A kennel that catered to the pets of deploying service members in the San Diego area was recently shut down after the owner was investigated for animal cruelty.
Military Mutts Ranch in Aguanga, California, was officially closed when an appeal to uphold its permit was denied this week during a county board meeting. The renewal of the kennel license was originally denied at the end of March for a series of violations, including not providing updated rabies documentation and for hosting too many dogs at its facility.
The kennel was already facing several animal cruelty complaints — from dogs becoming infested with maggots to a horse dying from starvation — and it was regularly on watch by the county’s Department of Animal Services.
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“What I saw on that property was nothing less than animal neglect and cruelty,” said Grace Turner, a former client who was identified as a San Diego military spouse by CBS, during the county board hearing.
Turner brought her three dogs to the facility at the end of April, but when she went to pick them up a few days later, one of them was missing. As she searched for her lost canine, she noticed the facility was covered in animal excrement and that pets appeared crowded and malnourished.
Charlotte Orrin, 67, a retired therapist, opened the animal boarding center around 10 years ago. She charged customers $250 per month to leave their pets with her at the southern California kennel. Orrin had appealed the decision not to renew the kennel’s license.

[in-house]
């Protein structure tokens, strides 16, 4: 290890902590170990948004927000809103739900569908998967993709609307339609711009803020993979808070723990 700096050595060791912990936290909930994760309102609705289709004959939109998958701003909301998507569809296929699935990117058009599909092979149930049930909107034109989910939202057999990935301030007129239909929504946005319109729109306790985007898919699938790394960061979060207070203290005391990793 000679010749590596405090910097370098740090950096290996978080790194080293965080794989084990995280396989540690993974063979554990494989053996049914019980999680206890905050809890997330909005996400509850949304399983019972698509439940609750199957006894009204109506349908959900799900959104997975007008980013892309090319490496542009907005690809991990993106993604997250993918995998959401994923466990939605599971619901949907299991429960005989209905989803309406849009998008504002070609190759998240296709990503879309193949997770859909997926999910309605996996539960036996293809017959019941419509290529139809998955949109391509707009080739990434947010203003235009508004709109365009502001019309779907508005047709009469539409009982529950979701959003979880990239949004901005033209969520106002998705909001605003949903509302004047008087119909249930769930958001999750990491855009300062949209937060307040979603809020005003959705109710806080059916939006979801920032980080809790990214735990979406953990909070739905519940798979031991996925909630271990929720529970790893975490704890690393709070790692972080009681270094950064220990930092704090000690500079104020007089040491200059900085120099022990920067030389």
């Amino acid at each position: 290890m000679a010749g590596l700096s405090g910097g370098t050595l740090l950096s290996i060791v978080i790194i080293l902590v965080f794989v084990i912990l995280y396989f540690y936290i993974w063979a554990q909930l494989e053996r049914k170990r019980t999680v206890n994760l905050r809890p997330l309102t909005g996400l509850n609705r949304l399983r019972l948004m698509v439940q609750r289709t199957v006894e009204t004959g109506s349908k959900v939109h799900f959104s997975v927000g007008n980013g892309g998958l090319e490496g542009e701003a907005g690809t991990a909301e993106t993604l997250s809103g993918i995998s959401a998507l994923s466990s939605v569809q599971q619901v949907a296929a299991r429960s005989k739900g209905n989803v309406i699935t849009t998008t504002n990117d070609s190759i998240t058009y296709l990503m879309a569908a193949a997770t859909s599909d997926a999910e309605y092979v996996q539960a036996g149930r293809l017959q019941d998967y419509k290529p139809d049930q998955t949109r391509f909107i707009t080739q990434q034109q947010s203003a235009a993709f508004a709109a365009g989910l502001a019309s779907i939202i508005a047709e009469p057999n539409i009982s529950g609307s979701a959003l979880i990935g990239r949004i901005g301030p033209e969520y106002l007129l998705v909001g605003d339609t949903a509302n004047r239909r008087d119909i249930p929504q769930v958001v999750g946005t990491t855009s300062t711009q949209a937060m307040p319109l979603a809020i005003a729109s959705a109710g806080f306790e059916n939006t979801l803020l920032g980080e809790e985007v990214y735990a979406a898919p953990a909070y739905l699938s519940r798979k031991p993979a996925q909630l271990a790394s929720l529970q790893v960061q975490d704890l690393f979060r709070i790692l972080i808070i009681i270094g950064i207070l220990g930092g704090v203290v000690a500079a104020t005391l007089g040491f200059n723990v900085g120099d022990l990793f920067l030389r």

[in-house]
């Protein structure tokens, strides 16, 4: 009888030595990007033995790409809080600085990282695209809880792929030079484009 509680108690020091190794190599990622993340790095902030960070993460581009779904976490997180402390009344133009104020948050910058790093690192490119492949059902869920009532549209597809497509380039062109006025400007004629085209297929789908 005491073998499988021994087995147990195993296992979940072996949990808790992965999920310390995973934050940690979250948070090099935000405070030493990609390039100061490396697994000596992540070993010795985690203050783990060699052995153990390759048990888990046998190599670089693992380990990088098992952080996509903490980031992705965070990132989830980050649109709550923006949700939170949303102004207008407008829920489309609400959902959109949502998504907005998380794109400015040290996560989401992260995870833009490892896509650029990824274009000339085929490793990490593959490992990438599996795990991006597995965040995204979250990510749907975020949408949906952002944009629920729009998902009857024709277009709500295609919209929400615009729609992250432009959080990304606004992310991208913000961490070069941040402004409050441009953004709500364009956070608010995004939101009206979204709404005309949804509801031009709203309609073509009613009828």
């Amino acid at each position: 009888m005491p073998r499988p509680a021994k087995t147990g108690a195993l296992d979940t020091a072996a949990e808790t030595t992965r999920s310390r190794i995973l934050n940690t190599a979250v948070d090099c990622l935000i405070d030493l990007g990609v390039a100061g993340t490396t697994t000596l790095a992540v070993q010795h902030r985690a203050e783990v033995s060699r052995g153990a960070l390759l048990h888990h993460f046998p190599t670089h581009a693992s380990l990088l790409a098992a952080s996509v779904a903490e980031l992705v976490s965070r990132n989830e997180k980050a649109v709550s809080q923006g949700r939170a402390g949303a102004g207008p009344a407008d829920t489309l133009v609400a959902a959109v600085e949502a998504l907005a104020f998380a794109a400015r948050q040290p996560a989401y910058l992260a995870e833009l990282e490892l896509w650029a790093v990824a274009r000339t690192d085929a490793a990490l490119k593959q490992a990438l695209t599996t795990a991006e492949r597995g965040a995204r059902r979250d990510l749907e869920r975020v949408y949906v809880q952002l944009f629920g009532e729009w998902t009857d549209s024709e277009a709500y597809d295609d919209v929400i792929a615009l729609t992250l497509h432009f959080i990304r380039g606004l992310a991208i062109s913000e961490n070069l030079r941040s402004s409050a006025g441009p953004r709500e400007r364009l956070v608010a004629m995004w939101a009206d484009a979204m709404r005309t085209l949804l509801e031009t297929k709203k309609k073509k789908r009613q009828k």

“I don’t abuse and neglect animals. I do this because I care about our soldiers,” Orrin said during the hearing.
Troops also serving as pet owners often have limited options to receive affordable and safe long-term care for their beloved animals while they are traveling on assignment, making kennels an appealing choice. However, the failure of facilities like Military Mutts Ranch to follow standard health and safety practices puts service members’ pets at serious risk.
“Ms. Orrin has … continued to fail animals in her care,” Erin Gettis, the Riverside County director of Animal Services, said during the hearing.
Instead of placing their pets in the care of centers with a record of poor conditions, service members can instead find peace of mind knowing their animals are safe and healthy thanks to nonprofits working to find pet foster homes.
PACT for Animals is a nonprofit that provides troops with a nearly cost-free program to find long-term boarding for their pets so they can avoid giving up companions to a shelter during their service.
“The one thing we do differently than other programs is we vet every foster home,” said PACT’s director of operations Susan Miller in an interview with Military.com. She described the detailed reference check and home visit they require of foster hosts to ensure pets are looked after by a quality care provider.
Since it was founded in 2011, the group has placed more than 1,000 pets across nearly every state. PACT also offers temporary foster care for troops who are not deploying but still have military assignments that require travel.
Meanwhile, the board of supervisors in California unanimously voted to deny Orrin her appeal, effectively ending her business. She is not allowed to apply for a new kennel permit for another year.
“I’m appalled this business is advertised to people in the military and has been allowed to operate for so long for the amount of suffering and death that some of these dogs have experienced over the years,” Turner added during the hearing.
Her lost dog was eventually found near the property, and the other animals at the kennel are now being cared for by a nonprofit, along with Riverside Animal Services, until service members can reclaim them, according to CBS Los Angeles.
Military Mutts Ranch was not immediately available to respond for comment.
— Jonathan Lehrfeld is a fellow at Military.com. Follow him on Twitter @lehrfeld_media.
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